by Megan M. Hunter, Esq.*
*admitted to practice in Ohio, New York, and the U.S. District Court for the Northern District of Ohio
An earlier version of this post was first published while I was a Resident Attorney at Fair Shake Environmental Legal Services on their blog.
I’m a (relatively) new mother of two, and like many parents, I’ve learned to be a smart shopper. Here’s something I’ve discovered about bargains: if the sign says “buy one, get one free,” it’s not exactly free.
That point has been driven home repeatedly—but in my work as a lawyer, not as a shopper. For example, the Freedom of Information Act (FIOA) contains the word free, but often it’s not exactly free.
FOIA is intended to “ensure an informed citizenry, vital to the functioning of a democratic society, needed to check against corruption and to hold the governors accountable to the governed.” Indeed, information held by government agencies often helps individuals and communities understand the very environment that surrounds them. However, federal agencies can request high fees for this information, often making these documents out of reach for many requesters. This can create an access-to-justice issue: yes, the information is available, but only to those who can afford it.
There are ways in which these fees can be appealed—but first, a short primer on FOIA requests.
Under FOIA, a person is able to make a request to a government agency and obtain certain public documents. However, FOIA also permits those agencies to tack on the direct cost of searching for and reviewing the requested information (to see if it is eligible for disclosure), plus the cost of duplicating and disseminating the information. Agencies may not require advance payment of fees unless the fee will exceed $250 or the requester has failed to pay fees in a timely fashion in the past.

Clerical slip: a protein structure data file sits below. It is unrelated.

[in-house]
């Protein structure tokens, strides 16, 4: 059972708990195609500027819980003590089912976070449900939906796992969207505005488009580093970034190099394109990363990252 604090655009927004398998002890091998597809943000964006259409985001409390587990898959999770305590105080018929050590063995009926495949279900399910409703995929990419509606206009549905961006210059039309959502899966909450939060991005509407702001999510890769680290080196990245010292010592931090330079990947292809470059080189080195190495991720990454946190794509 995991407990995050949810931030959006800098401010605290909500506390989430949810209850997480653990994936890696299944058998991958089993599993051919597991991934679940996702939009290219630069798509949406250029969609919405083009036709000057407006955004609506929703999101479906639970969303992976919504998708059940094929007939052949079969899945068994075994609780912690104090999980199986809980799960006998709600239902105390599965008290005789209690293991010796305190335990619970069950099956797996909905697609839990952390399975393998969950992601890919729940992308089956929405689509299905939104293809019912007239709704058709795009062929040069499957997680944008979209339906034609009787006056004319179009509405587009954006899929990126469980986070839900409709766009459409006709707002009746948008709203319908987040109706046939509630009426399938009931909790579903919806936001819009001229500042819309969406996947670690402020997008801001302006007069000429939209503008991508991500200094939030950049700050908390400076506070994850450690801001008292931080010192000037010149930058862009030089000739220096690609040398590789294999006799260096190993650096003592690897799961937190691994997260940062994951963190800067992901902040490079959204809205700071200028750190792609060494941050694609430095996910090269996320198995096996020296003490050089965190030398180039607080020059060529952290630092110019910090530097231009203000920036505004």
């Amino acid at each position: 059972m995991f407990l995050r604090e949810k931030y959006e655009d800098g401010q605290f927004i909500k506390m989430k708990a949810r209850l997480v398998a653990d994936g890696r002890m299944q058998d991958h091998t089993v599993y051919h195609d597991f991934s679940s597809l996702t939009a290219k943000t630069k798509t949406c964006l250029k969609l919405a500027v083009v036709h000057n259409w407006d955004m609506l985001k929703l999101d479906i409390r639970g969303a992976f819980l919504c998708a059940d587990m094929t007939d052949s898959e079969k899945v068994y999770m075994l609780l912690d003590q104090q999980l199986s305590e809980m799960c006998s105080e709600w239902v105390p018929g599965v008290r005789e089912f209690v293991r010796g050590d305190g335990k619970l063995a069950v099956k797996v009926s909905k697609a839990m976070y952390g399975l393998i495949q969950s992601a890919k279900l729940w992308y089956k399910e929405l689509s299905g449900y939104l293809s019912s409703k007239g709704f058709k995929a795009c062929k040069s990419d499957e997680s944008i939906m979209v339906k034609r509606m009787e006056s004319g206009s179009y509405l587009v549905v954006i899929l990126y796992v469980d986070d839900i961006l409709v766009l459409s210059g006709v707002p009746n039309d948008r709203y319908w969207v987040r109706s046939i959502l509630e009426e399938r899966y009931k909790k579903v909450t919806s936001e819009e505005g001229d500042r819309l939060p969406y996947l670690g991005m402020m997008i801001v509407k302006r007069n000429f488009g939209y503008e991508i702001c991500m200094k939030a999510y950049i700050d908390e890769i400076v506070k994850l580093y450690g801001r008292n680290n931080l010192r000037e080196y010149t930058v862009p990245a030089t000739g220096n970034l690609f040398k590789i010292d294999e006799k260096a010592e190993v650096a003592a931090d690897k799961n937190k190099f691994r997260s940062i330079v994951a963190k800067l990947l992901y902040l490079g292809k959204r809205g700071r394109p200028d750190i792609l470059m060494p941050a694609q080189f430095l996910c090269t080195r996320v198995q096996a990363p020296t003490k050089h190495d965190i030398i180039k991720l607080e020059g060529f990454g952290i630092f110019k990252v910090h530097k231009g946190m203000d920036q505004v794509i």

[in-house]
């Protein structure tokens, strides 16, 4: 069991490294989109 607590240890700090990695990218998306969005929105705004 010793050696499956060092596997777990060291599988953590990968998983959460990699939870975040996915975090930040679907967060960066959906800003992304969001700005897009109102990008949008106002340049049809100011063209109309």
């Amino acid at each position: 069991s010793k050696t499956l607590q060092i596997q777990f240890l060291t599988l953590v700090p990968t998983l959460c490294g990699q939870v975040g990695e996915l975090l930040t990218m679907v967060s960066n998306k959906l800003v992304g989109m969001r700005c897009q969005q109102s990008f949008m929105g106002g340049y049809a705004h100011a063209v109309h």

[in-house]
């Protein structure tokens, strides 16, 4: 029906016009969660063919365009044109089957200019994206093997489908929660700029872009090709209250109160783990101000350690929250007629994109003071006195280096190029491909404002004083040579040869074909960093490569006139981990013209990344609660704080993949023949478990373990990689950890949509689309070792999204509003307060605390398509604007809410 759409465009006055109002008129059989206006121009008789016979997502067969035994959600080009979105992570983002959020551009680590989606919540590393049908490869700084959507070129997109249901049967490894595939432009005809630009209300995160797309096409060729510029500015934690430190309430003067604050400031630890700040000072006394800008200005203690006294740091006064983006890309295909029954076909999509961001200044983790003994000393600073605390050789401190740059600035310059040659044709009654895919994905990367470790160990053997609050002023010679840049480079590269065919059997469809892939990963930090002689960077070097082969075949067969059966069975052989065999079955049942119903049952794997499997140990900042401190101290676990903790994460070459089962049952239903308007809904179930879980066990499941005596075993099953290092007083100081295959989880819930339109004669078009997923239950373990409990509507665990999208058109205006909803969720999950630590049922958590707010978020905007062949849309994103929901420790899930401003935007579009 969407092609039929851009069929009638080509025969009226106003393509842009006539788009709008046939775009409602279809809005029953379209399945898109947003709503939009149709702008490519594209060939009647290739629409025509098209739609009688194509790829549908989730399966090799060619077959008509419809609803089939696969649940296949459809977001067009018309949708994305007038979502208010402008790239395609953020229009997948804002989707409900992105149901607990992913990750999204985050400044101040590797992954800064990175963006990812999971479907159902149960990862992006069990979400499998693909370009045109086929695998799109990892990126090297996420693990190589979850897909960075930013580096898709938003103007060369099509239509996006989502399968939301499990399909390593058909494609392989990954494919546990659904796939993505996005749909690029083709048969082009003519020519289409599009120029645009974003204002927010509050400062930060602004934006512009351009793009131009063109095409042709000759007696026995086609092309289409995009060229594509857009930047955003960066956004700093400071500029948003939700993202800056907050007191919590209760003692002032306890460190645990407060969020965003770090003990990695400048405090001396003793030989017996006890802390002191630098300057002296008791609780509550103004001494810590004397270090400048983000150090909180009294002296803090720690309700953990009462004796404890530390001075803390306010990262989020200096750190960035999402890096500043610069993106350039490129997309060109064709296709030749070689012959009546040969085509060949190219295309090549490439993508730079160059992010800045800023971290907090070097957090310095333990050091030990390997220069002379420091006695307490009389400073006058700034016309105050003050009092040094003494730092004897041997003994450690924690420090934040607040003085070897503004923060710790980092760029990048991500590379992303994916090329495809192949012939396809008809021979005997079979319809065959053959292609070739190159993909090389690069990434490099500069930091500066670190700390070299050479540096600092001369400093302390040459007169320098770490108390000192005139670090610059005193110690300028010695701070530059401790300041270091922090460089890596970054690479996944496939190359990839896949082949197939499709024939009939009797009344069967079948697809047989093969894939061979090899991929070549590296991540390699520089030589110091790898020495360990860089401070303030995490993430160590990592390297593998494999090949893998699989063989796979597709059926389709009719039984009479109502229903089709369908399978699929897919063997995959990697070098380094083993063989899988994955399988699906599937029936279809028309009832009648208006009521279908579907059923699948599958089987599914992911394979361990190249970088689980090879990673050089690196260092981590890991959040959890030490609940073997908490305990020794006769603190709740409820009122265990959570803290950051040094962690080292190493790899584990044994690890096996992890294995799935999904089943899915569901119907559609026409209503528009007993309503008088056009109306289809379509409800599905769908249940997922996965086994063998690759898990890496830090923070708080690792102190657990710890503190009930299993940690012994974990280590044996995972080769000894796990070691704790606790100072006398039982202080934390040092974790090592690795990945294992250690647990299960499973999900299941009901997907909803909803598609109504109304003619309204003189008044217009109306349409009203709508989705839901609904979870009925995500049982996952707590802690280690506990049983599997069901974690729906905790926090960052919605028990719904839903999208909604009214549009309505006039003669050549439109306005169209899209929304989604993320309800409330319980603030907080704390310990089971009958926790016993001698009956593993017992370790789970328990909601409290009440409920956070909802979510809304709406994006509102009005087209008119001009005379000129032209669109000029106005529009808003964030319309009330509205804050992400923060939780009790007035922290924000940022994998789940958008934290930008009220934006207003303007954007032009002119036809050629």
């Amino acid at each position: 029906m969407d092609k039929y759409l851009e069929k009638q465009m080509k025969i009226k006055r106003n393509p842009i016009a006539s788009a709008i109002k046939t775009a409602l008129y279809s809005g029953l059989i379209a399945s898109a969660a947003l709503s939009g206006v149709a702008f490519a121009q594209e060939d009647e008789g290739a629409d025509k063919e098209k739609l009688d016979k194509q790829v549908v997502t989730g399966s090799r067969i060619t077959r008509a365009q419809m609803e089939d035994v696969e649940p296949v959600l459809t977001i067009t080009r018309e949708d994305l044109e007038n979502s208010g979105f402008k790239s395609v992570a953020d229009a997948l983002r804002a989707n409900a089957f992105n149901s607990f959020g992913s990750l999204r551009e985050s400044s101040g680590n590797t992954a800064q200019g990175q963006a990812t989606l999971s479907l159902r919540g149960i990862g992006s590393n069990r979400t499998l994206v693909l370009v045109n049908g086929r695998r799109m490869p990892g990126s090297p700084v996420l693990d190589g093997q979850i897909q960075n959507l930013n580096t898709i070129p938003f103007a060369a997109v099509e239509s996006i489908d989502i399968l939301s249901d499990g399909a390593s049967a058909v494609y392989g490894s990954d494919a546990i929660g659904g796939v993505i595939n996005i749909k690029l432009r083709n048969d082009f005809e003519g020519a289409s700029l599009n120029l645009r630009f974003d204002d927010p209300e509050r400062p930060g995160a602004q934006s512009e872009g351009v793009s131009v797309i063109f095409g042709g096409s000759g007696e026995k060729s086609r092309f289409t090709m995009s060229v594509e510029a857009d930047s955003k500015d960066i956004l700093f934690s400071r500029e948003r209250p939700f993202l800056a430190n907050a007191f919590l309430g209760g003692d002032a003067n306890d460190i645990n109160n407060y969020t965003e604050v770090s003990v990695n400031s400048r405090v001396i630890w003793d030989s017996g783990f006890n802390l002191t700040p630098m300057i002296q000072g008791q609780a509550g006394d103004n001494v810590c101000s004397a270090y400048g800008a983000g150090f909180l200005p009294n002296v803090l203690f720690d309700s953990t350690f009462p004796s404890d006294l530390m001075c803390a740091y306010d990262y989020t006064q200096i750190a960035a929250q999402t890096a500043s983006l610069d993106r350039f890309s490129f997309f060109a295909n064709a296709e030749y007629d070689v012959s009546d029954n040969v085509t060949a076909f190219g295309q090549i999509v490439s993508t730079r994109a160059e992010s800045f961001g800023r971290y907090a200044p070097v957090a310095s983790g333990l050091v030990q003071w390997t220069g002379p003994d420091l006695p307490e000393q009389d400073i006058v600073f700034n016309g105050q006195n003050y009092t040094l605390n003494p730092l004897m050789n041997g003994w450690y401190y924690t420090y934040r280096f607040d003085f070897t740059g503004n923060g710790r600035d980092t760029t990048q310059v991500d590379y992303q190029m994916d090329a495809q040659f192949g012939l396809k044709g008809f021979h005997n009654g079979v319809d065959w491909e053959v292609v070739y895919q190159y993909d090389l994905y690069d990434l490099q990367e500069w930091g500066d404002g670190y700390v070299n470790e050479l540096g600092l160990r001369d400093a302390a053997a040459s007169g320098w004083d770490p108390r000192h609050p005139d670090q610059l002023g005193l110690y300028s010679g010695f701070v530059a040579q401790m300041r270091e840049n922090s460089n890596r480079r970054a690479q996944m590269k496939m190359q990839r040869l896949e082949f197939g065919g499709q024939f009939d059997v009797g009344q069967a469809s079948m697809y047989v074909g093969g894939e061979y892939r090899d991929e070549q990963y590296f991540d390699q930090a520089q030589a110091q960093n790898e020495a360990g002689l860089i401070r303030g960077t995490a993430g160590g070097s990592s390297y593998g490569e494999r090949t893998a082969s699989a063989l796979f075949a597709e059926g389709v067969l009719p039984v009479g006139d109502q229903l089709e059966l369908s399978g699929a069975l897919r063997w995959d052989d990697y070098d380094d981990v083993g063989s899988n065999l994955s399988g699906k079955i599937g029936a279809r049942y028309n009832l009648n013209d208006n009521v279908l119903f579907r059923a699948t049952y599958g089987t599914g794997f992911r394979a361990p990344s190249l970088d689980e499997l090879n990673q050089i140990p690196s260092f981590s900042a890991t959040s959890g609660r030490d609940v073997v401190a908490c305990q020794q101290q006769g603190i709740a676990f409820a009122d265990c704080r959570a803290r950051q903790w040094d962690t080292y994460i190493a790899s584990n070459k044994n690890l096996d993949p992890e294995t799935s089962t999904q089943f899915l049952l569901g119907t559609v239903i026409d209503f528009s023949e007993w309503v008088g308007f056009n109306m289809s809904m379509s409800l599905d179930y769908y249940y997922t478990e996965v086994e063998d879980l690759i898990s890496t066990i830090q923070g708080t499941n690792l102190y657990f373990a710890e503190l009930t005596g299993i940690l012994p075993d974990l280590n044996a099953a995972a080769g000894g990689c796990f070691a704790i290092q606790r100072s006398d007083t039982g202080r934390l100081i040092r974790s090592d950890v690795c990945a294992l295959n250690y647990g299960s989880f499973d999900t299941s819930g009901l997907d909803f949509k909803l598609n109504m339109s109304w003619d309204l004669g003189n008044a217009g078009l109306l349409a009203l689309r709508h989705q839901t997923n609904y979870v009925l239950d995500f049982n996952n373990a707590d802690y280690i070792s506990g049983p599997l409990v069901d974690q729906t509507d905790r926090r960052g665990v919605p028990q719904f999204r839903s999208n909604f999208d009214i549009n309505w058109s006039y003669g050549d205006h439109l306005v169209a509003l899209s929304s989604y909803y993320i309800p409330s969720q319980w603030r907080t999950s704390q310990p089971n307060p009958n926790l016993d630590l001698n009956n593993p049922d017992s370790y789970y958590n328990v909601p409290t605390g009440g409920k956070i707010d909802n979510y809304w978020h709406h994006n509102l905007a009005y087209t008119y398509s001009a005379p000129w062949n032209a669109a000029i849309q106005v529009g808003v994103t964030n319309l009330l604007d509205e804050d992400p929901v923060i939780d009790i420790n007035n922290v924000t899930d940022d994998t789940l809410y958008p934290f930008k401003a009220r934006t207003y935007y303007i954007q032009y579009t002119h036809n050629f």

Depending on the scope of the request and the identity of the requester—an agency can demand upfront fees that can top several thousand dollars. This can present a barrier for individuals and organizations seeking information that is important to environmental decision making or exercising one’s rights under environmental laws.
However, waivers to these fees are available, but you need to know how the system works.
Am I entitled to a FOIA fee waiver?
FOIA directs government agencies to provide documents for no charge or at a reduced rate if the request meets the two requirements discussed below. Note that FOIA creates a mandatory duty that “documents shall be furnished without any charge” if the information passes this two prong test set forth in the statute. Both the Ninth and Tenth Circuits have held that “the FOIA fee waiver provision ‘is to be liberally construed in favor of waivers for noncommercial requesters.’” Courts have also said the provision “should not be interpreted to allow federal agencies to set up roadblocks to prevent noncommercial entities from receiving a fee waiver.”
Each agency has its own set of regulations governing FOIA requests. U.S. Environmental Protection Agency regulations detail the factors it considers in evaluating the two-prong statuary test,discussed in detail below: